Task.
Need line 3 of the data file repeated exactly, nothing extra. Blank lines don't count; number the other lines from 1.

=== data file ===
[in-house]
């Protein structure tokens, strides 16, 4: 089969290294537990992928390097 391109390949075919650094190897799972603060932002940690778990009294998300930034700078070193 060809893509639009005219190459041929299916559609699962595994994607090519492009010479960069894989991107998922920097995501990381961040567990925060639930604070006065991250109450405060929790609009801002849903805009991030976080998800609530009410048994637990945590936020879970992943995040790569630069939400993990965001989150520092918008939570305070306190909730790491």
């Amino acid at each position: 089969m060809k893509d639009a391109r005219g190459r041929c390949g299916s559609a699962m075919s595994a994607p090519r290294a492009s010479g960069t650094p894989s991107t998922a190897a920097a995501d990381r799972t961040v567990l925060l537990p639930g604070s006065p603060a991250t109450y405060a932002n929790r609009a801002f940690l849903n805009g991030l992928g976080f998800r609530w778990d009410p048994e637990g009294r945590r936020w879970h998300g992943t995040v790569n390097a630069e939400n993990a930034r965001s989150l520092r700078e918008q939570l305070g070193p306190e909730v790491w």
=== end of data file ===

């Amino acid at each position: 089969m060809k893509d639009a391109r005219g190459r041929c390949g299916s559609a699962m075919s595994a994607p090519r290294a492009s010479g960069t650094p894989s991107t998922a190897a920097a995501d990381r799972t961040v567990l925060l537990p639930g604070s006065p603060a991250t109450y405060a932002n929790r609009a801002f940690l849903n805009g991030l992928g976080f998800r609530w778990d009410p048994e637990g009294r945590r936020w879970h998300g992943t995040v790569n390097a630069e939400n993990a930034r965001s989150l520092r700078e918008q939570l305070g070193p306190e909730v790491w």